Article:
Ellen Gustafson ’02 Helps To Feed the World
By Helaine Olen
When Ellen Gustafson ’02 graduated, she wasn’t sure what she wanted to do next. She’d studied foreign policy but she also loved musical theater and had taken classes at Juilliard while at Columbia. Probably the last thing she expected to be was an entrepreneur.
Six years later, Gustafson is the director of the Feed Projects, a firm she founded in 2006 with model/social activist Lauren Bush. The company manufactures and markets fashion products with a twist: A portion of the money raised from the sale of each of the items goes to feed children in school for the academic year.
Feed’s debut product — an organic cotton and burlap carryall designed by Bush to resemble the sacks of grain given out to children in the Third World by relief agencies — was a surprise fashion hit last year. It was even dubbed an “It bag” by The Guardian.
“I never imagined I would be a businesswoman when I graduated from Columbia,” Gustafson says. “I thought big, bad business was the last thing I would do.”
Gustafson says she can barely recall a time when she did not want to attend Columbia. Her grandmother, Agnes Nevin ’72 SW, always talked fondly about her years at Columbia. “Her beautiful Columbia degree was hanging on her wall, and I always used to ask about it,” Gustafson recalls. “By the time I was 5, it was the only school I wanted to go to.” When the time came to apply to college, the Berwyn, Pa., resident applied to Columbia as an early decision candidate. “It was literally the only application I filled out,” she says with a laugh.
Gustafson says the Core classes in art and music are among her favorite academic memories. But it was the American foreign policy seminar she signed up for in her senior year that changed her life. On the first day of class, Gustafson told lecturer Gideon Rose — also the managing editor of the journal Foreign Affairs — that she would love the opportunity to work with his organization. Rose took Gustafson up on her offer, helping to arrange an internship at the Council on Foreign Relations’ communications department. Gustafson stayed on after college, working for a time as a research associate with the group.
Gustafson remembers her time at CFR as “one of the most interesting years of my life,” but she wanted to experiment with other careers. She tried music and then TV news, but neither was the right fit. In early 2006, Gustafson saw a job posting on Idealist.org for a communications specialist for the United Nations’ World Food Programme (WFP), and she leapt at the opportunity. That’s where she met Bush, an internationally known model (and the niece of President George W. Bush) who has been an honorary spokesperson for the program since 2004. The two quickly became friends, and Bush shared with Gustafson an idea she had to market an organic tote bag to raise money to help eliminate world hunger.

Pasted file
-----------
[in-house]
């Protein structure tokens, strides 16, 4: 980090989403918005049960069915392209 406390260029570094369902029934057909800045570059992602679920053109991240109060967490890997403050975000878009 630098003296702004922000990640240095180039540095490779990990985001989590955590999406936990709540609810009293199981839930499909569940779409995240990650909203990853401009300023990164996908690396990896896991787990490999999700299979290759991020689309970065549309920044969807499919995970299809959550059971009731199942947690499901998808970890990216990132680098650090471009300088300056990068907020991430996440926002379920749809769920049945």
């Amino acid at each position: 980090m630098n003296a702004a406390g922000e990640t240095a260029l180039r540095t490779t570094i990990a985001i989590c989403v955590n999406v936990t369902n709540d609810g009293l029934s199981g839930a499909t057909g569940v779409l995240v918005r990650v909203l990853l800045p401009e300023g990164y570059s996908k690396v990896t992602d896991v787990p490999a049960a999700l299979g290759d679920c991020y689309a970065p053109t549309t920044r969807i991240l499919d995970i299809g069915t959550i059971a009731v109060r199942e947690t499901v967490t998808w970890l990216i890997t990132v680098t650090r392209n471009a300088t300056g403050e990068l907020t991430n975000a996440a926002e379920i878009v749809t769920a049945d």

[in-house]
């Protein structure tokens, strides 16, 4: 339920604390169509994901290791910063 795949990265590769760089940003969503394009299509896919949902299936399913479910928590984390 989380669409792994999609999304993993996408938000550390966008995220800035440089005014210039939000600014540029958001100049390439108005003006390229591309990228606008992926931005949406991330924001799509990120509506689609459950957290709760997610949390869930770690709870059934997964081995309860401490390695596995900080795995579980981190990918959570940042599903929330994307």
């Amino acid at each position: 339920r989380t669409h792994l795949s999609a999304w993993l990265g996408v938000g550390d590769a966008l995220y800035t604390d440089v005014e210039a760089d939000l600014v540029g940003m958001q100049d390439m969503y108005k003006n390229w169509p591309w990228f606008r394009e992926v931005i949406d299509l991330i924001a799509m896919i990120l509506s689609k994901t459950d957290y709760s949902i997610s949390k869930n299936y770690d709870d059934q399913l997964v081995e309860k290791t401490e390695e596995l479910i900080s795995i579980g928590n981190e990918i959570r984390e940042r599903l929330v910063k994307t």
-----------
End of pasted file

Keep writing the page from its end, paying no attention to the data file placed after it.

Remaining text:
“It was Ellen who realized we needed to start our own company to do this,” says Bush. “I definitely feel her energy and go-getter attitude helped Feed come to fruition. Ellen is a great partner, and I am lucky to have her working with me.”
The Feed bag went on sale on April 1, 2007, on Amazon.com and quickly rose to No. 1 on the apparel sales list, where it remained for several months. The tote also is carried at various stores in Europe, including Harrods. Twenty dollars from each sale is donated to WFP. Gustafson believes her group is responsible for making sure at least 38,000 school children have been fed through the program’s school meal initiative.
Feed teamed up with Whole Foods to release a new bag, which went on sale May 1. The natural foods behemoth plans to sell the latest version of the Feed tote for $29.95, with $10 from each sale going to feed a Rwandan child one meal a day for 100 days. Whole Foods has placed an initial order for 400,000 of the cotton and burlap carryalls — meaning that if all goes according to plan, Feed will raise $4 million for WFP from this one item.
In fact, Feed has been so successful that Gustafson and Bush are now in the process of setting up their own nonprofit foundation, with the hopes that they can donate their proceeds to other worthy causes and programs. But despite her hectic schedule, which includes traveling everywhere from Africa to Asia to the World Economic Forum in Davos on behalf of Feed, Gustafson remains intimately involved with Columbia. She co-chaired her fifth reunion’s planning committee and was on the host committee for the Second Annual Young Alumni Fund Spring Benefit, held in April. Gustafson also continues with voice lessons, saying: “I still love to sing, but now I sing at all my Columbia friends’ weddings.”